Reviewed for Shockya.com & BigAppleReviews.net linked from Rotten Tomatoes by: Harvey Karten
Director: Maria Sødahl
Writer: Maria Sødahl
Cast: Andrea Bræin Hovig, Stellan Skarsgård, Elli Müller Osborne, Alfred Vatne Brean
Screened at: Critics’ link, NYC, 2/14/21
Opens: 93RD Academy Awards Candidate Best International Film. Spring 2021 TBD.
Don’t expect a miraculous cure like the one that Queen Latifah’s character Georgia Byrd is given in “Last Holiday” under a cancer diagnosis. She goes to a posh hotel in the Czech Republic to live it up in her final weeks only to discover that the diagnosis was a mistake. That’s comedy for ya. There is some hope, just some, in “Hope,” Maria Sødahl’s drama of a woman who likely has three months to live, but not really much. After all, this is Norway, and Scandinavia is the home of Ingmar Bergman. Could it be that these people are depicted in so many movies as folks who don’t like to laugh if they can help it?
Norwegian-born writer-director Sødahl’s recent movie “Limbo,” about a woman who moves to Trinidad with her kids and discovers that her husband has had affairs, is only slightly related to the theme in “Hope,” principally the part about an affair. Mostly, this latest contribution, which is Norway’s candidate for Best International Feature at the 93rd Academy Awards celebration, is about an unusual relationship, a partnership between Tomas (Stellan Skarsgård) and Anja (Andrea Bræn Hovig). Both are theater people. She is a dancer and he a theater director, so it’s not unusual to find her executing some choreography in the film’s happiest segment—right at the start. It’s downhill from there as Anja complains of constant headache, sleeplessness, blurred vision to find that the lung cancer that was treated not long ago had metastasized to her brain.
Norwegian socialized medicine being what it is (sorry Bernie), the specialists are all off for the Christmas holidays, so Anja has to suffer the anxiety of an indefinite prognosis. She’s on a powerful steroid meanwhile, which makes her jumpy and particularly sensitive to the callousness of her husband, whose kids from his previous marriage and those from her partnership with him make this a big family affair. Little irritations add up, such as her partner’s inviting guests for Christmas lunch without consulting her.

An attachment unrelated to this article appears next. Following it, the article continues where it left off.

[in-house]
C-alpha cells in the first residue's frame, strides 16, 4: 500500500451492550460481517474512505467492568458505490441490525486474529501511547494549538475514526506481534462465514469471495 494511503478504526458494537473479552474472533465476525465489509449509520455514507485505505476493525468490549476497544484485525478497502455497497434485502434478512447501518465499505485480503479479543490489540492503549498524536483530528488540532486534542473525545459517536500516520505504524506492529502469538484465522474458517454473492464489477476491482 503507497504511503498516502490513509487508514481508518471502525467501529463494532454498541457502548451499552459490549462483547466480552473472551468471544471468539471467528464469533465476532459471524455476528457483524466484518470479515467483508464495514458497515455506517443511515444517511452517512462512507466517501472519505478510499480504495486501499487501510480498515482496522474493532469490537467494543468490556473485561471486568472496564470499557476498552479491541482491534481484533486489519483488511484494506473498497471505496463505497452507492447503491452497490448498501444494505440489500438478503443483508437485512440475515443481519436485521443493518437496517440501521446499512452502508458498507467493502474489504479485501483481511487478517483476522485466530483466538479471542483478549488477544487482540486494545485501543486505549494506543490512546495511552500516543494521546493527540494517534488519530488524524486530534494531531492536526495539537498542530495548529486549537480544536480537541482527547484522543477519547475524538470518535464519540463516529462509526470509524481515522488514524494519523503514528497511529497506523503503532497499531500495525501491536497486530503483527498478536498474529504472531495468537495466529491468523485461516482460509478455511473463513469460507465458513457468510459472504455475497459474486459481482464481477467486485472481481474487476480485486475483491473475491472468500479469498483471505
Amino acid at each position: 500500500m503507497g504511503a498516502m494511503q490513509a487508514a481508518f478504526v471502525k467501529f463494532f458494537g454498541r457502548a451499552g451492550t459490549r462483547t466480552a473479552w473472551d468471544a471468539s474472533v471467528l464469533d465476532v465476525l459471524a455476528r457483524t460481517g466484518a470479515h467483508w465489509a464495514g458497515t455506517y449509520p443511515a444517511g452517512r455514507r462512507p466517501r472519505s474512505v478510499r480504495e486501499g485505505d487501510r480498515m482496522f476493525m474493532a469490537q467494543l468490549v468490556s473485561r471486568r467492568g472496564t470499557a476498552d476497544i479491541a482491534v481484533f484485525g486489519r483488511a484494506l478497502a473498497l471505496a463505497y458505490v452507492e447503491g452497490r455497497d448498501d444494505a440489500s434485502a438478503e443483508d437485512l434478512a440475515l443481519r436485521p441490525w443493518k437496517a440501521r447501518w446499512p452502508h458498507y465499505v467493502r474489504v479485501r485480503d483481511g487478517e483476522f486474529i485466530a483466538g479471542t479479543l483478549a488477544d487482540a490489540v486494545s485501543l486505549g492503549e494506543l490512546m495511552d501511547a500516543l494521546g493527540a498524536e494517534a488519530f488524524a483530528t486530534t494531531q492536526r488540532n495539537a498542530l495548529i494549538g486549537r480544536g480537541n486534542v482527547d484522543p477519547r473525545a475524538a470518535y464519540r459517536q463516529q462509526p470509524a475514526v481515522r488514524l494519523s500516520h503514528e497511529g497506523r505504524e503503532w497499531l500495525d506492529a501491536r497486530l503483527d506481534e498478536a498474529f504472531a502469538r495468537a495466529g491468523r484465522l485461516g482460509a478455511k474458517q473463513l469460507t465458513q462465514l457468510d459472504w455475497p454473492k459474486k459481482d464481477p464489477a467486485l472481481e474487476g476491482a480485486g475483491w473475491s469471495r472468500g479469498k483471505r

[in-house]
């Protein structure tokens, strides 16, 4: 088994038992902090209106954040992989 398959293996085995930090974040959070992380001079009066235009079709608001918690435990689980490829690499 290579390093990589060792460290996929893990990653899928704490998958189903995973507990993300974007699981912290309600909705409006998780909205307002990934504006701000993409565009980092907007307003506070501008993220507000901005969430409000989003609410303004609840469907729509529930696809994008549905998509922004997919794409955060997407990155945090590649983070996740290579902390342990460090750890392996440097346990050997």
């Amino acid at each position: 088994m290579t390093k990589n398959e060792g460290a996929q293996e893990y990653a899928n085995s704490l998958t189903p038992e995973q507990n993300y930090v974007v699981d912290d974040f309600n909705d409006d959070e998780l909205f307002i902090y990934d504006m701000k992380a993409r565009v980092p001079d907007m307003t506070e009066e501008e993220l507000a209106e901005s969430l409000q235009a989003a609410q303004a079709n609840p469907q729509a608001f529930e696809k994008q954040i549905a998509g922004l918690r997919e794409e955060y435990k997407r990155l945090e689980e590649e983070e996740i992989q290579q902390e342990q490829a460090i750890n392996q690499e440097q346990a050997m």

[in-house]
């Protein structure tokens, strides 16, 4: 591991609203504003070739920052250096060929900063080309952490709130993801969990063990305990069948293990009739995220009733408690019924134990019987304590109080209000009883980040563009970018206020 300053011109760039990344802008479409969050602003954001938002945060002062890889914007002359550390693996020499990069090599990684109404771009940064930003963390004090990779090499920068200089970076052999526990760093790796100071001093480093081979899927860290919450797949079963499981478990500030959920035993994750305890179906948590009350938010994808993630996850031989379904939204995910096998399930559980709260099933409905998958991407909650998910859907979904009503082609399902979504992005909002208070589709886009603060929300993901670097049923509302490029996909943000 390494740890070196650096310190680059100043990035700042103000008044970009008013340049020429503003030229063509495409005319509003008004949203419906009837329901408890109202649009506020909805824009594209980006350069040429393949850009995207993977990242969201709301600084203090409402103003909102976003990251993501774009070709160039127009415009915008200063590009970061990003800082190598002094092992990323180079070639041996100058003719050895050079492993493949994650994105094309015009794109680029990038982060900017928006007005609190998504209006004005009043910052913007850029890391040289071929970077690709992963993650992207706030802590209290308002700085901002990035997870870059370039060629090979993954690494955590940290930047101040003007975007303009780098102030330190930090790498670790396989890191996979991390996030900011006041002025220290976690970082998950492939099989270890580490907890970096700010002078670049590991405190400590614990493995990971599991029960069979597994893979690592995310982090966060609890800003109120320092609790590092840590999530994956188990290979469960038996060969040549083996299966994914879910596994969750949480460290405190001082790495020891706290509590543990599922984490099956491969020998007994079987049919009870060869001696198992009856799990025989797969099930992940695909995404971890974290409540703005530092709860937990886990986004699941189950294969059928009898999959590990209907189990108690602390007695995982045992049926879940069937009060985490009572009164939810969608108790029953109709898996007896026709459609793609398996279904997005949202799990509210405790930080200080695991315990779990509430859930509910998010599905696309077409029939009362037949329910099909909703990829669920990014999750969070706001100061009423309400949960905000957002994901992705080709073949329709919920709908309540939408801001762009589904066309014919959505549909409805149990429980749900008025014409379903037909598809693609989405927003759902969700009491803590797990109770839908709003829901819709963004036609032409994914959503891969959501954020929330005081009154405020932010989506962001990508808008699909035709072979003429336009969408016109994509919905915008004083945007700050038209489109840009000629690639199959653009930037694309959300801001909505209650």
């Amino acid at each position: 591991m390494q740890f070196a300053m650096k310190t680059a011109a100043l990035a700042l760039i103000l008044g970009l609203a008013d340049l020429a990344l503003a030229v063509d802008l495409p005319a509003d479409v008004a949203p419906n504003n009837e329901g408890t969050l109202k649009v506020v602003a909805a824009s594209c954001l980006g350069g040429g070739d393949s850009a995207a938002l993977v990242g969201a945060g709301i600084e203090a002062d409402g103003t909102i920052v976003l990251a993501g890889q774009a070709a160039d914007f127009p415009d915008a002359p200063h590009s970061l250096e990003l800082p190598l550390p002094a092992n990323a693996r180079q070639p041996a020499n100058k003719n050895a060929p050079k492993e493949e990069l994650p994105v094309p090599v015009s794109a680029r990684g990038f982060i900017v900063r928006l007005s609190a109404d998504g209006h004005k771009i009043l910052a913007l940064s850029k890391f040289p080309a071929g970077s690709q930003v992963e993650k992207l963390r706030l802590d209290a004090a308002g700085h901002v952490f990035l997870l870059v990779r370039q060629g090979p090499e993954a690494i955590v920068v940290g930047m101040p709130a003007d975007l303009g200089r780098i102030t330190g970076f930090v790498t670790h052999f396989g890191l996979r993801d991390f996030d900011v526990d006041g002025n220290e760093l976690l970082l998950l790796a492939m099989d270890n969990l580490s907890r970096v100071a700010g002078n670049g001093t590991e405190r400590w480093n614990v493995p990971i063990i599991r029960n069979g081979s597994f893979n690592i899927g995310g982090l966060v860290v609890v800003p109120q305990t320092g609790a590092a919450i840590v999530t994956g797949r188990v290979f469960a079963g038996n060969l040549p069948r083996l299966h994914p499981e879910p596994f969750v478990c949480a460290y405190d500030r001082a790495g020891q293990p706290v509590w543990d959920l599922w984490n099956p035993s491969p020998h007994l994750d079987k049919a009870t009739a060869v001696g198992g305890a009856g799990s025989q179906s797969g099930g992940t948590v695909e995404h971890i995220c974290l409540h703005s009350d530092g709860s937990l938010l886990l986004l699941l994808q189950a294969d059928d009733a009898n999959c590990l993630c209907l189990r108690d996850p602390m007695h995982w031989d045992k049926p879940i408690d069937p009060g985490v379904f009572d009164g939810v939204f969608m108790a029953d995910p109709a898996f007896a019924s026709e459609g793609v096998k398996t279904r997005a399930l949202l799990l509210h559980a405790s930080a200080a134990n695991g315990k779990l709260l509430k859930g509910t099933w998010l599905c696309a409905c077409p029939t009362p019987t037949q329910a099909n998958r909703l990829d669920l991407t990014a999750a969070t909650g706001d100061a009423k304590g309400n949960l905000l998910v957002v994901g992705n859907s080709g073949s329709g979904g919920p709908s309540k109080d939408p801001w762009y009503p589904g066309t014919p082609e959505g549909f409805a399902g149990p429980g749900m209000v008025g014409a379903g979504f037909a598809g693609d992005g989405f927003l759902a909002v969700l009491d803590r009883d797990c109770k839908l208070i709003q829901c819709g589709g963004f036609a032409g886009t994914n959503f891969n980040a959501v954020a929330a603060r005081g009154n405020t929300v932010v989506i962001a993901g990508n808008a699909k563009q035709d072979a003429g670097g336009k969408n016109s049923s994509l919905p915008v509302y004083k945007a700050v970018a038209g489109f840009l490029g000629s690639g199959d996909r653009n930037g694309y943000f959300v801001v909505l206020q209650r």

The partners question how to break the news to the kids, who are of various ages, though she does confess to her best friend Vera (Gojertrud Louis Kynge) who has promised to help take care of the kids if “something should happen” to Anja. Aside from family matters, her two conferences with doctors show different degrees of sensitivity. One tells her not to try experimental treatments such as are found in the U.S. but instead to live it up like the aforementioned Georgia Byrd. The neurosurgeon, said to be the best in the business, wants to go through with the operation on January 2nd, which sets the mood for Anja and Tomas’s discussion about whether to marry on New Year’s Eve. This sets the stage for the film’s major conflict: Anja on the one hand explodes that she should have left Tomas long ago. On the other hand, she is desperate for a closer union with her partner at this time of great stress. Emotional discussions follow between Anja and the children and Anja with Tomas, more than had taken place in all the previous years.
This is a film with a soundtrack that is happily free of Hollywood-style soundtracks to allow a few classical pieces to have a strong effect on the audience. The performances of Skarsgård and Hovig, each having characteristics of both angels and sinners, make this a film that is far from being a saccharine Hallmark offering or a TV disease-of the-week venture. You come away with the feeling that everything taking place in the story is authentic. This is the way mature adults are likely to compress the rest of their lives into days of their most intense distress.
126 minutes. © 2021 by Harvey Karten, Member, New York Film Critics Online
Story – B
Acting – B+
Technical – B
Overall – B